And so they went together to the dragon’s cave under Vavel Hill. Dratevka set the sulfur sheep at the entrance, lit a slow fire in the bag of sulfur and quickly hid behind the rock with Agnieszka. “Now what?” she said.


“Now I have to lure him out but we have a problem. If I say anything he’ll know I’m lying.”


“No problem,” said Agnieszka. “Ba-a-a-a. Ba-a-a-a.”


“Who’s there?” roared the dragon.


“It’s only me, Agnieszka.”


Now in the Polish language, Agnieszka means “little lamb” so she wasn’t lying at all.


“It’s about time.” shouted the dragon, and out he came looking for breakfast. “Ah, here it is.” And with one gulp he gobbled down the sulfur sheep and went back into his cave for an after-breakfast nap.


Soon he began to feel a burning sensation in his stomach. He rolled over and tried to go back to sleep but it was like the worst heartburn he had had since he ate a whole herd of buffalo from the great eastern forest. He staggered to his feet and went down to the river to get a drink. He drank and drank until it seemed as if the river would run dry. Inside him the water met the hot burning sulfur and turned to steam. The dragon swelled up like a balloon, his eyes bulged, his scales turned bright red and he exploded in a cloud of steam!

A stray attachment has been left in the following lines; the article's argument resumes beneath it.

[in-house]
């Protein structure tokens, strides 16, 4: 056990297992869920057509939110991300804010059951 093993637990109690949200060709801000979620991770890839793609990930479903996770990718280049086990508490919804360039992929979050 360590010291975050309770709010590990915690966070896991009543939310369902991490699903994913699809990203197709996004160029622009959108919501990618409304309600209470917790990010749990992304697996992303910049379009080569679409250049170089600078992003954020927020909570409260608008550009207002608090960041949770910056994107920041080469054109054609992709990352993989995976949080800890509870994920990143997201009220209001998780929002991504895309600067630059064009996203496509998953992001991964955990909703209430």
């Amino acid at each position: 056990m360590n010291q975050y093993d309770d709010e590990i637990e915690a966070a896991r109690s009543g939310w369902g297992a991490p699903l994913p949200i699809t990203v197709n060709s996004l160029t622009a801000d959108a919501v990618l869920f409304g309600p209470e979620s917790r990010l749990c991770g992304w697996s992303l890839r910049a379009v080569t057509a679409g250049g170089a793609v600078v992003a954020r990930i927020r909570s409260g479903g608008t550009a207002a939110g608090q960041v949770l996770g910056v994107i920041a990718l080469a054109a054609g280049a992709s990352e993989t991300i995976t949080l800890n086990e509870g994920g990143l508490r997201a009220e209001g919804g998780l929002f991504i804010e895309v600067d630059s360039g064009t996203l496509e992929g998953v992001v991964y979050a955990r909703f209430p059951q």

Dratevka and Agnieszka huddled behind the rock as clouds of steam rolled around them. In the Vavel castle they heard the noise and rushed to the walls overlooking the river where they saw great clouds of steam rolling around the foot of the hill.


“What is it?” they cried. “Is the dragon angry?”


Imagine their surprise when they saw Dratevka and Agnieszka walking out of the cloud together.


Dratevka and Agnieszka walked together up the hill to the gate of the castle where they were met by Prince Krak, Princess Wanda, Jan and as many of the knights as could walk.


“What has happened?” said the prince.


“Dratevka has slain the dragon.” Said Agnieszka and explained, at length.


“Marvelous!” said the prince. “You shall have first place among my knights, my daughter’s hand in marriage and shall rule in Krakow after me.”


Princess Wanda’s face fell, Agnieszka had a stormy look on her face and Jan struggled not to show his disappointment.


“Congratulations Dratevka. Nobody deserves it more than you.” Jan said, and held out his hand, though his eyes had tears in them and his chin quivered.


“Thank you Jan, and thank you Your Highness, but I think that Princess Wanda would rather marry Jan and Jan would make a better knight that I would, with training.”


“Aye!” shouted Sir Zigmunt, “And he will be my squire and carry my fame with his when he is a full knight.”


“If you are of a mind to reward me Your Highness, all I would like is a loan to expand the shoemaker’s shop so that he can retire in comfort when I’m ready to take over. And when anybody in the courts needs new shoes, please remember me. All I want to be is a shoemaker, Jan is the one who wants to be a knight. He should marry Princess Wanda. Besides, I’m going to marry Agnieszka.”


Agnieszka for once was speechless.